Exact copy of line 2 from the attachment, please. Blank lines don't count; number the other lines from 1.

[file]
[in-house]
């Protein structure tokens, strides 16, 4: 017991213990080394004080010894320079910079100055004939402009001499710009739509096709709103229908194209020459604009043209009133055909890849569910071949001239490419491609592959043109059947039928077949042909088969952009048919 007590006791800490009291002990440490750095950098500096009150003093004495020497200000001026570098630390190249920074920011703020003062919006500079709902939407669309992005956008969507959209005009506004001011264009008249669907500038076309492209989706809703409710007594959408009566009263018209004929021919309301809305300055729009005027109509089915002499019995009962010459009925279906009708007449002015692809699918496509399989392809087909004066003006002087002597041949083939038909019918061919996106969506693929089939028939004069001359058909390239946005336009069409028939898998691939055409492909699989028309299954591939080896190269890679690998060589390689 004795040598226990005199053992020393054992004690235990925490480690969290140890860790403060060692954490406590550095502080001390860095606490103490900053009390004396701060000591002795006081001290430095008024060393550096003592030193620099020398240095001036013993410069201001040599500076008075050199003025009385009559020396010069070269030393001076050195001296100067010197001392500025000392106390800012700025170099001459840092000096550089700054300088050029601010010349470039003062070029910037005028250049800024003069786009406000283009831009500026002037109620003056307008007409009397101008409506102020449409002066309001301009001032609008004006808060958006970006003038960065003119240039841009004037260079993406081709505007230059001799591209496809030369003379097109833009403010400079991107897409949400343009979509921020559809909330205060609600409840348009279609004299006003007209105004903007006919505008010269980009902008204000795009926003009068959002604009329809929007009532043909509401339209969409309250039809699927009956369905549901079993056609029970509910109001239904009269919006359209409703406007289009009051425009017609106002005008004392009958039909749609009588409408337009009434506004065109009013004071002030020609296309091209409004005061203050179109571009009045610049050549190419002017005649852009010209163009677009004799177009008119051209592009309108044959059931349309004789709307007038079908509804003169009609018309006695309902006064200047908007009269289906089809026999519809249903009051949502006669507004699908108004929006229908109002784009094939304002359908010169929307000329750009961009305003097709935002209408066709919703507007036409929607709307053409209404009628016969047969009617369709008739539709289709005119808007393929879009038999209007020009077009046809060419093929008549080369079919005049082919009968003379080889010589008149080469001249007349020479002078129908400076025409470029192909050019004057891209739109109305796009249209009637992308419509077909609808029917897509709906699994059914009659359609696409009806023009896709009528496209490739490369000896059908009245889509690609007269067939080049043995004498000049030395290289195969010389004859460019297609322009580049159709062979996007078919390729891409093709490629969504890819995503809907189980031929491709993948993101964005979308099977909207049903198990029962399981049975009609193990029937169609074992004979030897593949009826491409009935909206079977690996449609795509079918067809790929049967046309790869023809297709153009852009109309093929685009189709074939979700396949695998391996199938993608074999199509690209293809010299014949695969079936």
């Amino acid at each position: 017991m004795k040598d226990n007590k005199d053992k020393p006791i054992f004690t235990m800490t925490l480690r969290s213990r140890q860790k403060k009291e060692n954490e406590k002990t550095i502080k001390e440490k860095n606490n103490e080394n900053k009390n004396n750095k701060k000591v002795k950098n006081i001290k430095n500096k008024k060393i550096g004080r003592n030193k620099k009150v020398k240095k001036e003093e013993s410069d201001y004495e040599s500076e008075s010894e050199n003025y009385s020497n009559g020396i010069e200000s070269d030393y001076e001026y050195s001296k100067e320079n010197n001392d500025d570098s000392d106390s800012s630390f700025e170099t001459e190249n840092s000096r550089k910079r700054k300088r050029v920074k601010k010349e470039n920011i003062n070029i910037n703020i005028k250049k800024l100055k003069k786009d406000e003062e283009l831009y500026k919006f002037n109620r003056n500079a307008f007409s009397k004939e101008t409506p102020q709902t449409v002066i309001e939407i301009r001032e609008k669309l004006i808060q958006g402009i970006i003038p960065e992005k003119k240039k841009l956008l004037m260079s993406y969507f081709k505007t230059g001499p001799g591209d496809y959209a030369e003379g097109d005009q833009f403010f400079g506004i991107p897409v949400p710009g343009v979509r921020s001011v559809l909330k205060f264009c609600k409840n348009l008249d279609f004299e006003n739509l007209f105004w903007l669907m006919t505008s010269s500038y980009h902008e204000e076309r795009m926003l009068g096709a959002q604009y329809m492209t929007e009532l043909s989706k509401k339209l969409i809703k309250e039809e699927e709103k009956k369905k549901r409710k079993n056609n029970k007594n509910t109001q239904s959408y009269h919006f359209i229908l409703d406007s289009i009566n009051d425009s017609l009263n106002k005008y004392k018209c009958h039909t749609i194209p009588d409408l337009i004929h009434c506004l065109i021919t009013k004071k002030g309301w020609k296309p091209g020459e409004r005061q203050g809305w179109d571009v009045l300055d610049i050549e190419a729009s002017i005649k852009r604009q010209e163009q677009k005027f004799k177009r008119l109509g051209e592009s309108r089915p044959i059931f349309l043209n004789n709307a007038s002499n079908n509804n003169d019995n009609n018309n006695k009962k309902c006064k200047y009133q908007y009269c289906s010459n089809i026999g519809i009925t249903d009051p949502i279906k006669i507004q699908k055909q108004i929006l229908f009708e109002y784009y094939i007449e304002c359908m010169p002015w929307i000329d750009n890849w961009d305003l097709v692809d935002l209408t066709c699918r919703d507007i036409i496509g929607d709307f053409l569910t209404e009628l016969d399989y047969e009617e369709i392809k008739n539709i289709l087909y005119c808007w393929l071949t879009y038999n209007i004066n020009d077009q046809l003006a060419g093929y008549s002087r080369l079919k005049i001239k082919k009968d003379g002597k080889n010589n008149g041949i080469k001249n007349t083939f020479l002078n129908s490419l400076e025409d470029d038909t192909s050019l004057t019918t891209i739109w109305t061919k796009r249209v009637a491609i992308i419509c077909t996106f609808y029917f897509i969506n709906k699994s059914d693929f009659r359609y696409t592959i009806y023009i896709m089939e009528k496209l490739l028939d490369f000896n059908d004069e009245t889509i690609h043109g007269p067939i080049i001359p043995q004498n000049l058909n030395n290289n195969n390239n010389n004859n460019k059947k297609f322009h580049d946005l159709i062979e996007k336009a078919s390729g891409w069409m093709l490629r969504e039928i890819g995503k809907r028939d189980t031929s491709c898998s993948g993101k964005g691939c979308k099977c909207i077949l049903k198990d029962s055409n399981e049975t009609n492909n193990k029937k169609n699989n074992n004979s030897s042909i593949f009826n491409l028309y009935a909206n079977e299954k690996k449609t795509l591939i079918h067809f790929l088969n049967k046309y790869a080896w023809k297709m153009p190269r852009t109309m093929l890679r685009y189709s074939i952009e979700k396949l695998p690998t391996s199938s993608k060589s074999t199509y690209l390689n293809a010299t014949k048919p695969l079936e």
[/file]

């Protein structure tokens, strides 16, 4: 017991213990080394004080010894320079910079100055004939402009001499710009739509096709709103229908194209020459604009043209009133055909890849569910071949001239490419491609592959043109059947039928077949042909088969952009048919 007590006791800490009291002990440490750095950098500096009150003093004495020497200000001026570098630390190249920074920011703020003062919006500079709902939407669309992005956008969507959209005009506004001011264009008249669907500038076309492209989706809703409710007594959408009566009263018209004929021919309301809305300055729009005027109509089915002499019995009962010459009925279906009708007449002015692809699918496509399989392809087909004066003006002087002597041949083939038909019918061919996106969506693929089939028939004069001359058909390239946005336009069409028939898998691939055409492909699989028309299954591939080896190269890679690998060589390689 004795040598226990005199053992020393054992004690235990925490480690969290140890860790403060060692954490406590550095502080001390860095606490103490900053009390004396701060000591002795006081001290430095008024060393550096003592030193620099020398240095001036013993410069201001040599500076008075050199003025009385009559020396010069070269030393001076050195001296100067010197001392500025000392106390800012700025170099001459840092000096550089700054300088050029601010010349470039003062070029910037005028250049800024003069786009406000283009831009500026002037109620003056307008007409009397101008409506102020449409002066309001301009001032609008004006808060958006970006003038960065003119240039841009004037260079993406081709505007230059001799591209496809030369003379097109833009403010400079991107897409949400343009979509921020559809909330205060609600409840348009279609004299006003007209105004903007006919505008010269980009902008204000795009926003009068959002604009329809929007009532043909509401339209969409309250039809699927009956369905549901079993056609029970509910109001239904009269919006359209409703406007289009009051425009017609106002005008004392009958039909749609009588409408337009009434506004065109009013004071002030020609296309091209409004005061203050179109571009009045610049050549190419002017005649852009010209163009677009004799177009008119051209592009309108044959059931349309004789709307007038079908509804003169009609018309006695309902006064200047908007009269289906089809026999519809249903009051949502006669507004699908108004929006229908109002784009094939304002359908010169929307000329750009961009305003097709935002209408066709919703507007036409929607709307053409209404009628016969047969009617369709008739539709289709005119808007393929879009038999209007020009077009046809060419093929008549080369079919005049082919009968003379080889010589008149080469001249007349020479002078129908400076025409470029192909050019004057891209739109109305796009249209009637992308419509077909609808029917897509709906699994059914009659359609696409009806023009896709009528496209490739490369000896059908009245889509690609007269067939080049043995004498000049030395290289195969010389004859460019297609322009580049159709062979996007078919390729891409093709490629969504890819995503809907189980031929491709993948993101964005979308099977909207049903198990029962399981049975009609193990029937169609074992004979030897593949009826491409009935909206079977690996449609795509079918067809790929049967046309790869023809297709153009852009109309093929685009189709074939979700396949695998391996199938993608074999199509690209293809010299014949695969079936």